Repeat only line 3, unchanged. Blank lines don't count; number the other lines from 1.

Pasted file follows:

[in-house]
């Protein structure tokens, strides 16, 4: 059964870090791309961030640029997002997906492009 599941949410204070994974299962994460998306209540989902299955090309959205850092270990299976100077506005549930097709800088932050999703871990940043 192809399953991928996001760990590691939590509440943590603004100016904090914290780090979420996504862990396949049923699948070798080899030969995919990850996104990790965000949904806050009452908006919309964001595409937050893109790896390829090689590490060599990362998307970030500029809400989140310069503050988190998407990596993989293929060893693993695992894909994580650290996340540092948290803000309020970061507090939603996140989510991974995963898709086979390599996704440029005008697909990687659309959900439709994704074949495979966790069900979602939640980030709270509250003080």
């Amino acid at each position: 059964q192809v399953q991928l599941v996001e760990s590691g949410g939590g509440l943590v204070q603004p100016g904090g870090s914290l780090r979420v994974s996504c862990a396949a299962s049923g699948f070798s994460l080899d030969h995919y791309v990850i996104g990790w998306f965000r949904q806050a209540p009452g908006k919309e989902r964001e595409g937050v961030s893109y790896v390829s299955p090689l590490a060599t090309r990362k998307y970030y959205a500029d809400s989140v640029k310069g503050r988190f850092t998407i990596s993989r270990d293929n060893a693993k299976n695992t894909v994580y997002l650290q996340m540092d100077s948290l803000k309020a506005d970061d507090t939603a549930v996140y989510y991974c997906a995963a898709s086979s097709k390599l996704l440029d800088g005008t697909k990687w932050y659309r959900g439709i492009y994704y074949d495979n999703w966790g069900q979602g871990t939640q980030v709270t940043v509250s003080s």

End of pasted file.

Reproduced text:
């Amino acid at each position: 059964q192809v399953q991928l599941v996001e760990s590691g949410g939590g509440l943590v204070q603004p100016g904090g870090s914290l780090r979420v994974s996504c862990a396949a299962s049923g699948f070798s994460l080899d030969h995919y791309v990850i996104g990790w998306f965000r949904q806050a209540p009452g908006k919309e989902r964001e595409g937050v961030s893109y790896v390829s299955p090689l590490a060599t090309r990362k998307y970030y959205a500029d809400s989140v640029k310069g503050r988190f850092t998407i990596s993989r270990d293929n060893a693993k299976n695992t894909v994580y997002l650290q996340m540092d100077s948290l803000k309020a506005d970061d507090t939603a549930v996140y989510y991974c997906a995963a898709s086979s097709k390599l996704l440029d800088g005008t697909k990687w932050y659309r959900g439709i492009y994704y074949d495979n999703w966790g069900q979602g871990t939640q980030v709270t940043v509250s003080s």